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Lync 2010 Edge Server – OCS R2 FE Pool Problems

February 11, 2011 3 comments

Let me premise this by saying you should follow Microsoft support guidance when migrating from OCS 2007 R2 to Microsoft Lync Server 2010. It is recommended that you migrate internal services and users to Microsoft Lync Server 2010 before migrating the Edge services to a Lync 2010 Edge Pool. (Migrating from OCS 2007 R2 to Lync Server 2010 – http://technet.microsoft.com/en-us/library/gg413057.aspx)

Sometimes however you want to add new features to your environment that were not previously available. This was the case when I began to assist a colleague today with an interesting issue. Existing OCS 2007 R2 users were amazed that when they took their laptops home with Communicator R2 running that they were able to connect without VPN. They did not previously have this capability and this was due to corporate policy. In an attempt to resolve this issue, user policy was updated to remove “External Remote User Access”


This however did not resolve the issue. Communicator R2 users were still able to login via the Lync Edge Server. The topology was as follows for external user connectivity: Lync Edge Pool next hop = Lync FE Pool, Lync FE Pool and OCS R2 Pool Federation Route = Lync Edge Pool.

We logged SIPStack on the OCS FE server and Edge Servers and identified that the flag ms-edge-proxy-message-trust is being set. A call to PSS and our engineer was able to easily replicate the issue in less than 15 minutes. The important part about this post isn’t that OCS R2 clients are able to log in when remote user access is disabled, that is understandable given that it isn’t supported. The problem is that when you add a Lync Edge Pool to the environment and merge the topologies it adds the edge server as the federation route for OCS 2007 R2. Regardless of your policies you have in place, users will be able to connect via edge services during this time until they are either migrated to Lync and disabled for external user access or you remove the Edge server from the OCS 2007 R2 environment.

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Categories: Lync

The Most Common Question I Answer about Microsoft Lync

January 24, 2011 1 comment

“Is Microsoft Lync ready to handle my call load?” Miercom, a well-known and respected consultancy performed a myriad of tests against Lync Server (which was running in a virtual environment on Hyper-V). I was amazed to see that Lync was able to handle over 4 million calls over a 13 day period with 100% success.

So my answer to that question is a firm “Yes, absolutely it can!”

Report available here: http://bit.ly/hu39Gr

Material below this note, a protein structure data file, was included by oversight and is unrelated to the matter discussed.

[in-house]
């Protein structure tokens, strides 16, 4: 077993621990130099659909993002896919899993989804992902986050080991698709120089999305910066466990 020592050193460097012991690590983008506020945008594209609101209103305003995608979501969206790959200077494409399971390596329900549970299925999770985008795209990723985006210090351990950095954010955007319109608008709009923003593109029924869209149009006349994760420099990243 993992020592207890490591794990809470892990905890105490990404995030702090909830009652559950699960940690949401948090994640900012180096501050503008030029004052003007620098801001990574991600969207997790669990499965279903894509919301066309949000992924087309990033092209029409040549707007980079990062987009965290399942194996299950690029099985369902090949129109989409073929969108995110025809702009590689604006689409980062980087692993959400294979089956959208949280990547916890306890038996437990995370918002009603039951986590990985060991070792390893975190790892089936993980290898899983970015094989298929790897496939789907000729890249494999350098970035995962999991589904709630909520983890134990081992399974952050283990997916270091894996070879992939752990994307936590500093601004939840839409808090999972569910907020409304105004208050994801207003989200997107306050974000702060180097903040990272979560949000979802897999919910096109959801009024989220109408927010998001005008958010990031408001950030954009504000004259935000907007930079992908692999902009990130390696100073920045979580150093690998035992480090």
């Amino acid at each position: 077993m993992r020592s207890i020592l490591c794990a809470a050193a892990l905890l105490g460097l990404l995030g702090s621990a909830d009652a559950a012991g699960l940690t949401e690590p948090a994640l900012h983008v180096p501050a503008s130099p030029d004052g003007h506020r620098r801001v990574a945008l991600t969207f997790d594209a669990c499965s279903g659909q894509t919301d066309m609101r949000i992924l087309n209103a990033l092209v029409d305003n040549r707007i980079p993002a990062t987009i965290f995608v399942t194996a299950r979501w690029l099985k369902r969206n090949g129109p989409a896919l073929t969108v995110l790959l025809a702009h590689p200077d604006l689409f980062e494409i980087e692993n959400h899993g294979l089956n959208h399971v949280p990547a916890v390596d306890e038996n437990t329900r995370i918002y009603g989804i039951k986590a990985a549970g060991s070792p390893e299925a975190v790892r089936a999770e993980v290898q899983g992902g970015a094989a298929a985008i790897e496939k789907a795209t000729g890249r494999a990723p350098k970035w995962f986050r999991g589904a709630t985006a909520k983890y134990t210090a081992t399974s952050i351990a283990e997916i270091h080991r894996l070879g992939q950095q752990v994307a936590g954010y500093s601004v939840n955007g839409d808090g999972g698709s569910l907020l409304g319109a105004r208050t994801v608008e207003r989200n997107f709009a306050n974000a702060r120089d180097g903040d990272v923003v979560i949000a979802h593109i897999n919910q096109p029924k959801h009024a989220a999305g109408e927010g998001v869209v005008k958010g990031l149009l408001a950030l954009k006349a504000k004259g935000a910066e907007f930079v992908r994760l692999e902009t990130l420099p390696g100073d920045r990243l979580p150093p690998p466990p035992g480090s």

Source: http://blogs.technet.com/b/ucedsg/archive/2011/01/21/but-does-lync-server-2010-really-have-pbx-voice-reliability-or-call-scalability.aspx

Categories: Lync

Lync 2010 Response Group Call Transfer Fails

January 5, 2011 Leave a comment

I recently completed a Cisco Unified Communication Manager migration to Microsoft Lync Server 2010. During the planning stages we identified 2 simple Hunt Groups that needed to be created using Lync Response Groups. These were pretty simple in that an inbound call would use a list of agents when signed in and if nobody answered it would be sent to the Exchange UM Auto Attendant.

The problem comes when Lync transfers the call to another system like Exchange UM which as you can see in the process flow above we do if there is no agent available or it is outside of business hours. The configuration for the Response Group Forward is shown below with the SIP URI of the Lync Auto Attendant configured using OCSUMUTIL.exe.

By navigating to the Lync Server Control Panel – Selecting “Voice Routing” – then “Trunk Configuration” – then selecting Edit for the “Global” Trunk you will see “Enable Refer support”. “Enable refer support” when checked will send SIP REFER messages across the trunk (in this instance between Lync and Exchange 2010). However, it appears when selected calls from the PSTN to a Response Group that are then transferred to Exchange Auto Attendants will be dropped.

Categories: Lync

Microsoft Lync Has Reached RTM

December 1, 2010 Leave a comment

Yesterday, the Microsoft Communications Server Team announced that Microsoft Lync has reached the RTM milestone (Released to Manufacturing). This process begins the steps to get the code available to customers and partners worldwide called General Availability (GA). I know many of you are very anxious to get your hands on the final release and understand what it means to go from RC to RTM code, but please be patient. It typically takes 2 weeks from the RTM announcement to have code GA to Microsoft Volume Licensing (MVLS) and TechNet follows behind that. Make sure to follow the Microsoft Communications Server team here: http://blogs.technet.com/b/uc/archive/2010/10/27/microsoft-lync-released-to-manufacturing.aspx